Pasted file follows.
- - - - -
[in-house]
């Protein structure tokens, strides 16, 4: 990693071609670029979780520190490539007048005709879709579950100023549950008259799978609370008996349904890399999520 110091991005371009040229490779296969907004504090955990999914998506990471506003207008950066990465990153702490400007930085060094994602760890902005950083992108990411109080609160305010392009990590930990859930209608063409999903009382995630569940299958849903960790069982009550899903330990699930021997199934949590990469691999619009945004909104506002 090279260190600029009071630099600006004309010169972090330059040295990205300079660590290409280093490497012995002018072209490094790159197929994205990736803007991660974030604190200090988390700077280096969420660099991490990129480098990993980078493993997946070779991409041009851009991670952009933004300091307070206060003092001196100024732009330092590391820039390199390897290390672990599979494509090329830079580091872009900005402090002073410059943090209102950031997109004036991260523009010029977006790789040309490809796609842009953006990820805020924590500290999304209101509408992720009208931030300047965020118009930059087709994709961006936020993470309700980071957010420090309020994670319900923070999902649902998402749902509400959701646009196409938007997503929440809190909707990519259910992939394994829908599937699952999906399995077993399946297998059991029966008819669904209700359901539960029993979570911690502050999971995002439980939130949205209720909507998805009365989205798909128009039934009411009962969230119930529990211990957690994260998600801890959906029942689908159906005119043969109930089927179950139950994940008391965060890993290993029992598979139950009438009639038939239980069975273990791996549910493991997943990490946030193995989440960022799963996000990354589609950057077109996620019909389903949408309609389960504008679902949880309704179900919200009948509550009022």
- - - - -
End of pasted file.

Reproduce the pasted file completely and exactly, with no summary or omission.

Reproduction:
[in-house]
């Protein structure tokens, strides 16, 4: 990693071609670029979780520190490539007048005709879709579950100023549950008259799978609370008996349904890399999520 110091991005371009040229490779296969907004504090955990999914998506990471506003207008950066990465990153702490400007930085060094994602760890902005950083992108990411109080609160305010392009990590930990859930209608063409999903009382995630569940299958849903960790069982009550899903330990699930021997199934949590990469691999619009945004909104506002 090279260190600029009071630099600006004309010169972090330059040295990205300079660590290409280093490497012995002018072209490094790159197929994205990736803007991660974030604190200090988390700077280096969420660099991490990129480098990993980078493993997946070779991409041009851009991670952009933004300091307070206060003092001196100024732009330092590391820039390199390897290390672990599979494509090329830079580091872009900005402090002073410059943090209102950031997109004036991260523009010029977006790789040309490809796609842009953006990820805020924590500290999304209101509408992720009208931030300047965020118009930059087709994709961006936020993470309700980071957010420090309020994670319900923070999902649902998402749902509400959701646009196409938007997503929440809190909707990519259910992939394994829908599937699952999906399995077993399946297998059991029966008819669904209700359901539960029993979570911690502050999971995002439980939130949205209720909507998805009365989205798909128009039934009411009962969230119930529990211990957690994260998600801890959906029942689908159906005119043969109930089927179950139950994940008391965060890993290993029992598979139950009438009639038939239980069975273990791996549910493991997943990490946030193995989440960022799963996000990354589609950057077109996620019909389903949408309609389960504008679902949880309704179900919200009948509550009022």